Below are our regular columnists who provide insight on the latest debates, legal trends, practice management, careers, practice areas, and more, from across the country. 

  • Veteran criminal defence lawyer Bill Trudell brings the conversation around to issues of importance to the criminal bar and the legal profession as a whole.

    Column: Sidebars

    Fernando Garcia is VP Legal and General Counsel for Cargojet. His duties include providing strategic and legal advice on Canada-wide and international operations, labour relations and employment law and all general legal matters. He holds an MIR from the University of Toronto and LLB/BCL from McGill and recently completed an MBA at Wilfrid Laurier University. He specifically enjoys writing about current issues relating to the future of law and technology, diversity and inclusiveness, and providing career advice to recent calls, junior associates and inhouse counsel generally.

    He can be reached by email.

    Column: In-house Coach
  • Gary Goodwin takes a whimsical look at the serious, not so serious, and sometimes completely random issues facing the law profession today. He is in-house counsel for a conservation organization, and since he would like to keep it that way, all expressed opinions are strictly his own. He appears to collect degrees as a hobby and has a BSc from Victoria majoring in Marine Biology. In addition to his law degree and MBA, he recently completed his LLM from London England emphasizing natural resources and international economic regulation. Really. He can be followed on Twitter at @GaryWGoodwin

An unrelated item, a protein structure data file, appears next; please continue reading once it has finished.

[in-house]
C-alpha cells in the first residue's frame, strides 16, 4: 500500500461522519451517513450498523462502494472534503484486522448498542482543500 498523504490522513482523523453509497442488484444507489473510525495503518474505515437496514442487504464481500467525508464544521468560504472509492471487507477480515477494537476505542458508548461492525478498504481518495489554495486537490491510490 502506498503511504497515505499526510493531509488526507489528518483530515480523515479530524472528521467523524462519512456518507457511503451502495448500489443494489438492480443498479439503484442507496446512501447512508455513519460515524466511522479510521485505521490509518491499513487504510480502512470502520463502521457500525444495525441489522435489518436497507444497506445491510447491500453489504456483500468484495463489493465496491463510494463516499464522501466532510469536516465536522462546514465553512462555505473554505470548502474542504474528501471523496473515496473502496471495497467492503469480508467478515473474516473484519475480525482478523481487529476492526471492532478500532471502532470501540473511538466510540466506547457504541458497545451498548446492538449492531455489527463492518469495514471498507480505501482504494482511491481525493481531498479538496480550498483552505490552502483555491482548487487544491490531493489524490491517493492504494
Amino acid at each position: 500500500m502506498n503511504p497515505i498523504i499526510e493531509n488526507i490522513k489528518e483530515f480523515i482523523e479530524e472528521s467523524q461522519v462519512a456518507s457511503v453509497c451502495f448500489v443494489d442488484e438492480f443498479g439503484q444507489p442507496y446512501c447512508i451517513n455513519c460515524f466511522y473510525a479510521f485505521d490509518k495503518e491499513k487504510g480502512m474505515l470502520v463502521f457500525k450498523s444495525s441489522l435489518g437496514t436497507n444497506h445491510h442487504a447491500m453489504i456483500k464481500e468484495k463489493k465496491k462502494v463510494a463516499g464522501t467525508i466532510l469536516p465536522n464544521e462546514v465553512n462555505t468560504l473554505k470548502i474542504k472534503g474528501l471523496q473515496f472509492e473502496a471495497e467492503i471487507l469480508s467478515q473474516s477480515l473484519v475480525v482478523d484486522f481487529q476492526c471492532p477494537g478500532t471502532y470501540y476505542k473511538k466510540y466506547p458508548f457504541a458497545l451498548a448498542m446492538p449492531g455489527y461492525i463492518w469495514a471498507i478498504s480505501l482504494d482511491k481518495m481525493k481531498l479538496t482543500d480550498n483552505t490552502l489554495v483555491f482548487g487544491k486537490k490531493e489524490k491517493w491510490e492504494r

Harpreet is Pethealth Inc.'s General Counsel, Corporate Secretary, and Privacy Officer and is a member of the Executive Leadership Team and the Governance Professionals of Canada. She advises in all areas of corporate compliance and oversees the legal affairs of the corporation, including litigation, general contracts, employment, mergers and acquisitions and patent and trademark matters. She also manages governance and regulatory compliance for the corporation and is responsible for all in-house ethics programs, government affairs and public policy activities on domestic and international affairs, and oversees legal operations in North America and Europe.

    Column: Practising In-house